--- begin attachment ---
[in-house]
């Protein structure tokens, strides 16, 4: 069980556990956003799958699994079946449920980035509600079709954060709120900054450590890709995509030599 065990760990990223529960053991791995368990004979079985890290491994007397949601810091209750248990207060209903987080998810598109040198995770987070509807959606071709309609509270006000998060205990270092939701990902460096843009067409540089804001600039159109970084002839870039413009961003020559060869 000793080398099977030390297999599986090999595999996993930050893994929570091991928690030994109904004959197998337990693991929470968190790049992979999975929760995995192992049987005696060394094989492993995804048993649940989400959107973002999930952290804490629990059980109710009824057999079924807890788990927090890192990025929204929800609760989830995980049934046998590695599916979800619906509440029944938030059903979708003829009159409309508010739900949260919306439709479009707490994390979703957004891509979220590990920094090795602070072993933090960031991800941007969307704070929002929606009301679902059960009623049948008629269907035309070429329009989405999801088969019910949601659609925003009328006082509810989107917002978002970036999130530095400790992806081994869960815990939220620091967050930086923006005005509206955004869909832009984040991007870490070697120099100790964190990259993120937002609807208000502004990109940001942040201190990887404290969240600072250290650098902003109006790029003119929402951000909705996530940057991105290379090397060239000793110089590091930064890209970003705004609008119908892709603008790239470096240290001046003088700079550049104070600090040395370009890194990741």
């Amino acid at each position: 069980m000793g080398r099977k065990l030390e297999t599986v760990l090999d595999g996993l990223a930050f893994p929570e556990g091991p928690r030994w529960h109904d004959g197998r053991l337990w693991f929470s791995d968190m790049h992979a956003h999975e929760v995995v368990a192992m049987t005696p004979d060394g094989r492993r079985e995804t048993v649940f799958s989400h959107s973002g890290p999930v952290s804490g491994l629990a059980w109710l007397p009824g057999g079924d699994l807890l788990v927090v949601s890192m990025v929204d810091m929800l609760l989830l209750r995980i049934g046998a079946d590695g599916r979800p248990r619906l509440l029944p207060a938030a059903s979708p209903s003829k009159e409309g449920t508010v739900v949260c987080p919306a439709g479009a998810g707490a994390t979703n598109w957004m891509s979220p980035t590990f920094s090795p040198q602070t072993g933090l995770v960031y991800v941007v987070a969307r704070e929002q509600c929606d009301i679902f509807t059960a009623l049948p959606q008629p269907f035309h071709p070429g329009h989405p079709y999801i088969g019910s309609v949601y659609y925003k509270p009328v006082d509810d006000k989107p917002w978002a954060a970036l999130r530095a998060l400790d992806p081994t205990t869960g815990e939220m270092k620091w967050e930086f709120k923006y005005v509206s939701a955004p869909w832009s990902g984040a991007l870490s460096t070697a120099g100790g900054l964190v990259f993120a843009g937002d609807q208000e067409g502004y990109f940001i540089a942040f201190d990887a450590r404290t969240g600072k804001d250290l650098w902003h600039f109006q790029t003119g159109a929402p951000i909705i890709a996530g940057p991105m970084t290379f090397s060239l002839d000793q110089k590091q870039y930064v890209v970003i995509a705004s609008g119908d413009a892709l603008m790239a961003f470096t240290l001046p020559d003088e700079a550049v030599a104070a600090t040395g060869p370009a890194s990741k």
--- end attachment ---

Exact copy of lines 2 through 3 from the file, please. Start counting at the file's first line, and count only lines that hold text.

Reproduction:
């Protein structure tokens, strides 16, 4: 069980556990956003799958699994079946449920980035509600079709954060709120900054450590890709995509030599 065990760990990223529960053991791995368990004979079985890290491994007397949601810091209750248990207060209903987080998810598109040198995770987070509807959606071709309609509270006000998060205990270092939701990902460096843009067409540089804001600039159109970084002839870039413009961003020559060869 000793080398099977030390297999599986090999595999996993930050893994929570091991928690030994109904004959197998337990693991929470968190790049992979999975929760995995192992049987005696060394094989492993995804048993649940989400959107973002999930952290804490629990059980109710009824057999079924807890788990927090890192990025929204929800609760989830995980049934046998590695599916979800619906509440029944938030059903979708003829009159409309508010739900949260919306439709479009707490994390979703957004891509979220590990920094090795602070072993933090960031991800941007969307704070929002929606009301679902059960009623049948008629269907035309070429329009989405999801088969019910949601659609925003009328006082509810989107917002978002970036999130530095400790992806081994869960815990939220620091967050930086923006005005509206955004869909832009984040991007870490070697120099100790964190990259993120937002609807208000502004990109940001942040201190990887404290969240600072250290650098902003109006790029003119929402951000909705996530940057991105290379090397060239000793110089590091930064890209970003705004609008119908892709603008790239470096240290001046003088700079550049104070600090040395370009890194990741």
């Amino acid at each position: 069980m000793g080398r099977k065990l030390e297999t599986v760990l090999d595999g996993l990223a930050f893994p929570e556990g091991p928690r030994w529960h109904d004959g197998r053991l337990w693991f929470s791995d968190m790049h992979a956003h999975e929760v995995v368990a192992m049987t005696p004979d060394g094989r492993r079985e995804t048993v649940f799958s989400h959107s973002g890290p999930v952290s804490g491994l629990a059980w109710l007397p009824g057999g079924d699994l807890l788990v927090v949601s890192m990025v929204d810091m929800l609760l989830l209750r995980i049934g046998a079946d590695g599916r979800p248990r619906l509440l029944p207060a938030a059903s979708p209903s003829k009159e409309g449920t508010v739900v949260c987080p919306a439709g479009a998810g707490a994390t979703n598109w957004m891509s979220p980035t590990f920094s090795p040198q602070t072993g933090l995770v960031y991800v941007v987070a969307r704070e929002q509600c929606d009301i679902f509807t059960a009623l049948p959606q008629p269907f035309h071709p070429g329009h989405p079709y999801i088969g019910s309609v949601y659609y925003k509270p009328v006082d509810d006000k989107p917002w978002a954060a970036l999130r530095a998060l400790d992806p081994t205990t869960g815990e939220m270092k620091w967050e930086f709120k923006y005005v509206s939701a955004p869909w832009s990902g984040a991007l870490s460096t070697a120099g100790g900054l964190v990259f993120a843009g937002d609807q208000e067409g502004y990109f940001i540089a942040f201190d990887a450590r404290t969240g600072k804001d250290l650098w902003h600039f109006q790029t003119g159109a929402p951000i909705i890709a996530g940057p991105m970084t290379f090397s060239l002839d000793q110089k590091q870039y930064v890209v970003i995509a705004s609008g119908d413009a892709l603008m790239a961003f470096t240290l001046p020559d003088e700079a550049v030599a104070a600090t040395g060869p370009a890194s990741k």